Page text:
Gardening Topic for June 2008

Provided by the Western Massachusetts Master Gardener Association

By Lyssa Peters, Master Gardener


As I was driving home from work one afternoon a few years ago, I passed a yard and was surprised and delighted to see Fred and Wilma Flintstone out watering the grass. The wooden cutout characters had one arm raised as if waving to passersby, and a hose attached to another movable arm. The force of the water made the arm swing back and forth, watering the grass in front. It struck me so funny that I laughed out loud. How many times have I seen folks out watering their lawns exactly the same way!

It is a nice pastime, watering the lawn. It gets you out of the house after supper on a cool summer evening, and the lawn seems to appreciate the drink. My mother used to go out and sprinkle a little water on all her flowers and roses nearly every hot day, and I’m sure she enjoyed it and felt she was doing her plants a good deed. In actuality, she was probably doing more harm than good.

How much and how often should we water?

Much depends on soil type and conditions. Sandy soil dries out faster, as the water drains right through. Clay soil stays wet longer, but rain often puddles up on dry clay or runs off without soaking down to roots. In sunny areas evaporation dries everything out faster, and plants in the shade under maple trees need extra watering because the shallow maple roots take all the moisture.

But as a general rule, most vegetables and flower gardens need about an inch of water a week. Lawn grasses that are subject to drought will go dormant and turn yellow but usually start growing again with sufficient moisture. In a water shortage, watering the lawn should not be a priority. But when water is plentiful, an inch a week will keep grass green and growing.

Most of you probably remember the many weeks of cool, gloomy weather we had earlier this year. The sun didn’t shine and we had showers nearly every day. I was surprised to find that the soil in my yard was actually very dry, because though it was damp and cool, the amount of rainfall was insignificant, nowhere near the one inch a week needed. But then again, on cool, cloudy days, plants don’t grow as fast and evaporation is low, so plants don’t need as much moisture as on dry sunny days.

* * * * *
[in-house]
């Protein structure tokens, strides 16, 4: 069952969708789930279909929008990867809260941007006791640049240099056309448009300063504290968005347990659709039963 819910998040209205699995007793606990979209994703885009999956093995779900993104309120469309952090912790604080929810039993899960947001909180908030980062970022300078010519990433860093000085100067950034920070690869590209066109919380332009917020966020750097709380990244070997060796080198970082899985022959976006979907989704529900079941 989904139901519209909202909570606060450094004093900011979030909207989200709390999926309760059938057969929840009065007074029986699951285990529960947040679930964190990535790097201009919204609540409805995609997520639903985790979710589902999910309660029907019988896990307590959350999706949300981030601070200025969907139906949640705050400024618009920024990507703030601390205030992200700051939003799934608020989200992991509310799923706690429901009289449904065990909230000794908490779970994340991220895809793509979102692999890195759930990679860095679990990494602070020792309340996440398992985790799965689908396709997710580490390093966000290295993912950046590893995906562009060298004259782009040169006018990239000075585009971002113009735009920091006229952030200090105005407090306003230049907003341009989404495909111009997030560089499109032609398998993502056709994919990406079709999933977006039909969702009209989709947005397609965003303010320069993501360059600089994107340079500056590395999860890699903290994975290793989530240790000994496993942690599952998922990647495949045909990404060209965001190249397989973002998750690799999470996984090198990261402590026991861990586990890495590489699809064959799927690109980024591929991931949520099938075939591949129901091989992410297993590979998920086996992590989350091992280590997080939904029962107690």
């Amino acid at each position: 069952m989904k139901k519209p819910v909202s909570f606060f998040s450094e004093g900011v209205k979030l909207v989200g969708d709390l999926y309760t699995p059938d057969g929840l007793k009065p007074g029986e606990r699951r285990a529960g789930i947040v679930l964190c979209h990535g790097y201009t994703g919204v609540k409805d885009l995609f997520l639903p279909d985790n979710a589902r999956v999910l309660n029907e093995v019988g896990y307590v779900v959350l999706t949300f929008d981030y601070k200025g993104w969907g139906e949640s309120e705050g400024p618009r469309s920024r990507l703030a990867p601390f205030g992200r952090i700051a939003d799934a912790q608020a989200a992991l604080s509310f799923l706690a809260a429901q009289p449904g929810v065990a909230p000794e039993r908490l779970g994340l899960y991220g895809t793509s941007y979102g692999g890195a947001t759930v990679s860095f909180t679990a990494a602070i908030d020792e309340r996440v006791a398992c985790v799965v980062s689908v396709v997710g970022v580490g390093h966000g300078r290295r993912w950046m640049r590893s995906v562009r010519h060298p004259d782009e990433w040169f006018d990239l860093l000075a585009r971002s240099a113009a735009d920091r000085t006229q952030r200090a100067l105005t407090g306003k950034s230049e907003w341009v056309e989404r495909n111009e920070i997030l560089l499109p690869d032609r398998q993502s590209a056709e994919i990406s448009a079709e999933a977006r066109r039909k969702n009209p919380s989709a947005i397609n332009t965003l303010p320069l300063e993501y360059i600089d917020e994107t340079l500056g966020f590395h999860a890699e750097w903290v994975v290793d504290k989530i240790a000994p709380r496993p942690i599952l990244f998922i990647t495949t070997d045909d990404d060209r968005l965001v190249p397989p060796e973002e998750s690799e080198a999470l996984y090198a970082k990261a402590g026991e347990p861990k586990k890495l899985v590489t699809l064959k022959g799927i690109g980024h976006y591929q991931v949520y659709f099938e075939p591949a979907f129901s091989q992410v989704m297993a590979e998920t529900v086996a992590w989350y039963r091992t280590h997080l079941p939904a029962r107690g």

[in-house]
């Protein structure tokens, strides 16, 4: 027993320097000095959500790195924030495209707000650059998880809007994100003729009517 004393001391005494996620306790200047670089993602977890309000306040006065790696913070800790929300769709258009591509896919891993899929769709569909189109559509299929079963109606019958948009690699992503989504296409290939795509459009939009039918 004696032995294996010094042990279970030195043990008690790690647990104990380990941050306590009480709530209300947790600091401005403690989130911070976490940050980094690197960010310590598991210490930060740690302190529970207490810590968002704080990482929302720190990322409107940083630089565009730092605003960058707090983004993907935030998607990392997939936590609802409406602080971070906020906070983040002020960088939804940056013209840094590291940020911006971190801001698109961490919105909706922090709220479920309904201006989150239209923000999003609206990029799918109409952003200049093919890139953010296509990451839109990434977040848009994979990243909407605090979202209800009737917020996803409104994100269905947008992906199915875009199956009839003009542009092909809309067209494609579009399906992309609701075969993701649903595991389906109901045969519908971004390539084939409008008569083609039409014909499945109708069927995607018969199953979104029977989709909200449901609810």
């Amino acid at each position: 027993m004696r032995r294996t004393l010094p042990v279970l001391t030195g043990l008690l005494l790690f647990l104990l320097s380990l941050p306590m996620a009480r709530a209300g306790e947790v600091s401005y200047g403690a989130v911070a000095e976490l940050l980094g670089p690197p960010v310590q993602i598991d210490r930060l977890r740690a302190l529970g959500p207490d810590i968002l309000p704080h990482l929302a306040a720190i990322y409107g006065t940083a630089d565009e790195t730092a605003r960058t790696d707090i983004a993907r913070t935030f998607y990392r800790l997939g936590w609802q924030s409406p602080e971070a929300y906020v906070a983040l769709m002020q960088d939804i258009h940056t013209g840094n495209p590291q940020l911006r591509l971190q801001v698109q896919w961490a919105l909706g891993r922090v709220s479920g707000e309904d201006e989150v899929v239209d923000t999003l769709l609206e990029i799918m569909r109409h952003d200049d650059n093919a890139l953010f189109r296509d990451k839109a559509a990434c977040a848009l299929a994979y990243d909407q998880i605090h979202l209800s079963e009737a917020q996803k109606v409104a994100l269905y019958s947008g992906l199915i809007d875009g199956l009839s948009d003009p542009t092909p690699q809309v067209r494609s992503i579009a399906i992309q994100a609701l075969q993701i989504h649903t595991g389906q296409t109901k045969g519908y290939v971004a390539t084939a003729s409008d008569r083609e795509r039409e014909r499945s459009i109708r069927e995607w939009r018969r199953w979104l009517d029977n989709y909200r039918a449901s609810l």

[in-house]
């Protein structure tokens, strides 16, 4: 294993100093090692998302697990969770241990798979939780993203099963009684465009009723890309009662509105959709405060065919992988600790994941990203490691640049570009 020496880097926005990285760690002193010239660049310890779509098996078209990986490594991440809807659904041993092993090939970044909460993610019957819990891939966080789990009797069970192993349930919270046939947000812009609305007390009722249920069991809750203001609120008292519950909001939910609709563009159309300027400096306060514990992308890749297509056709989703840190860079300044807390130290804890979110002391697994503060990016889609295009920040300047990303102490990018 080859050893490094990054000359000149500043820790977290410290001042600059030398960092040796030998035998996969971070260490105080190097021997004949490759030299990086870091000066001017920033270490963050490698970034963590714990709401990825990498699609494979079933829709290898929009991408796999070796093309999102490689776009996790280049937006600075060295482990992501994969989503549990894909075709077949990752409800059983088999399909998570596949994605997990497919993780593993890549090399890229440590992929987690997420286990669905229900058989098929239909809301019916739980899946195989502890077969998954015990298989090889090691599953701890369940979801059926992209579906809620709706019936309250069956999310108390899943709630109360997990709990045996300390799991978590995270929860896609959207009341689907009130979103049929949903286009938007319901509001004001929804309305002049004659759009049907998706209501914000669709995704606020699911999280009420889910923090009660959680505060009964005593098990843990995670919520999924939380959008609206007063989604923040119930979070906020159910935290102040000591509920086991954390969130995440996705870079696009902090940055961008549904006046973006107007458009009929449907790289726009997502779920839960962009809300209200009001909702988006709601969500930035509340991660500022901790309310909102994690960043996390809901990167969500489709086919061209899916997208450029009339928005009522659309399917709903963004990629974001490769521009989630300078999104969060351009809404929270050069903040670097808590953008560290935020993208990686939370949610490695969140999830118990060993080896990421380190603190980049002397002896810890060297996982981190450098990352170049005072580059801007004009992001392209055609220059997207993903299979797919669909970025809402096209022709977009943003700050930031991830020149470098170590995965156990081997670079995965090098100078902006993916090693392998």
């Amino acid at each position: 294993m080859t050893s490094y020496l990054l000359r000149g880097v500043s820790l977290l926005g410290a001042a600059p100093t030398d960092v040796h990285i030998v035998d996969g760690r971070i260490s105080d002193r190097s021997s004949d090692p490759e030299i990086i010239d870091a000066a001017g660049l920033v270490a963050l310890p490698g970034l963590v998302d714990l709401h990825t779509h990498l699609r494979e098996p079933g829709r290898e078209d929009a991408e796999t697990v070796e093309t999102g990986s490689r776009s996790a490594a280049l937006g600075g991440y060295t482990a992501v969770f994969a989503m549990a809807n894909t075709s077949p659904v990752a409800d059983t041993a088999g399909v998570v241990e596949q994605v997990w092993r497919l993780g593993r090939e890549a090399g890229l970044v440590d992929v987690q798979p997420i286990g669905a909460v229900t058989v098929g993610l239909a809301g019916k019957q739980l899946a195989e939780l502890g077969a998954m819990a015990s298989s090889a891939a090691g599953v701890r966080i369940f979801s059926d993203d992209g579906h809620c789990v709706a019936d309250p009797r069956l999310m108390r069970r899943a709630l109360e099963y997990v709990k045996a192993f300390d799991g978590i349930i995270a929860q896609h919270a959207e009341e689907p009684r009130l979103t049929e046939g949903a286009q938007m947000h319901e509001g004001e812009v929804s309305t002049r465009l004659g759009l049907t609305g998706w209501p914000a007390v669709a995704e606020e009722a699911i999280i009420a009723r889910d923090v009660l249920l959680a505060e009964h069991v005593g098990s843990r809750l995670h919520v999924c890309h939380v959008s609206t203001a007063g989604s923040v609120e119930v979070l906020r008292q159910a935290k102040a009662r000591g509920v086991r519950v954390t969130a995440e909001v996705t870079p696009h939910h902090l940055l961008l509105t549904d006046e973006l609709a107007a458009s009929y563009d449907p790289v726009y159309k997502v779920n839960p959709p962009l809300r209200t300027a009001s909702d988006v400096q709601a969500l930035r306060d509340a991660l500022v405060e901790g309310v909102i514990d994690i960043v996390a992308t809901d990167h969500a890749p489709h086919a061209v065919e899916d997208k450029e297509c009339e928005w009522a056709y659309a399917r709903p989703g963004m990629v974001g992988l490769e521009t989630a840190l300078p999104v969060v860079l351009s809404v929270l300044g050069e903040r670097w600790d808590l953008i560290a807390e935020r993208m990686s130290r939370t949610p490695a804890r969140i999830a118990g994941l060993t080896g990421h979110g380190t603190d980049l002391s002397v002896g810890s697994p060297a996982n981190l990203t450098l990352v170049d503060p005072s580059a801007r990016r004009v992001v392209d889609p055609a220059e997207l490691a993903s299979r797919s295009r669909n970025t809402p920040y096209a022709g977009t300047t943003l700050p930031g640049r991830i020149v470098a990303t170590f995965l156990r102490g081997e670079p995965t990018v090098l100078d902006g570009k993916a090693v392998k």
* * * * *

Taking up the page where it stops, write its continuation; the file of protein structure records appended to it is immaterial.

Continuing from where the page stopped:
I can tell when it is dry because as I walk around my yard, I am always pulling out a weed to two (or ten!). If the weed roots are dry, it is time to get out my sprinkler! I also frequently check the amount of rainfall posted in the newspaper.

The best way to add enough water is to soak the soil to a depth of 5 or 6 inches. Shallow watering encourages roots to seek water at the top of the soil, where there is no moisture at all during drought. Deep watering encourages roots to grow deep into the soil. Water deeply, less often. Then allow the soil to dry out a bit between waterings. This is especially true in lawns. Those quick after-supper sprinkles put only a small amount of water at the very top of your soil, while an inch down below, the soil remains dry as a bone! Try digging a hole. You’ll see.

Measure how much water you are putting on your lawn or garden by putting an empty coffee can about 10 feet from your sprinkler. Be sure that as you move your sprinkler to a new spot you overlap areas you’ve already watered, since the areas at the outer edges of the sprinkler receive less water.

Water early in the day whenever possible. Wet leaves at night are much more susceptible to fungal diseases.

Water newly planted flowers, shrubs and trees often and deeply. I read recently that container-grown trees and shrubs may be especially susceptible to drought stress once they are transplanted into the landscape. The organic mix used in nursery pots dries out quickly and is difficult to rewet once it becomes dry. Even though moisture is available in the soil surrounding the organic mix, it does not move into the root ball of the transplanted shrub quickly enough to prevent drought stress. Water often and deeply, and do not allow the root ball to completely dry out until the roots have grown into the surrounding soil (3 or 4 weeks).

Water container plants every day in hot weather. The light, fast-draining potting mixes we use dry out very quickly. If you want lush, beautiful containers, water, water, water!

Help your soil to hold moisture by adding organic material like compost and dehydrated cow manure.

Mulch. Nothing conserves moisture like a 3- or 4-inch layer of mulch. And there are so many varieties available! But always water before you mulch, or wait until after a good day of rain. Otherwise the mulch will keep your dry soil dry!

I conserve water as best I can, but I water thoroughly when my garden needs it. After reading that we got little rain, I spent two days moving my sprinkler from area to area, giving my whole garden a good soaking. Then a lot of rain fell here in Springfield the next afternoon. Oh, Mother Nature, could you please just give me a call and tell me your plans? I could save so much time and effort.


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Provided by the Western Massachusetts Master Gardener Association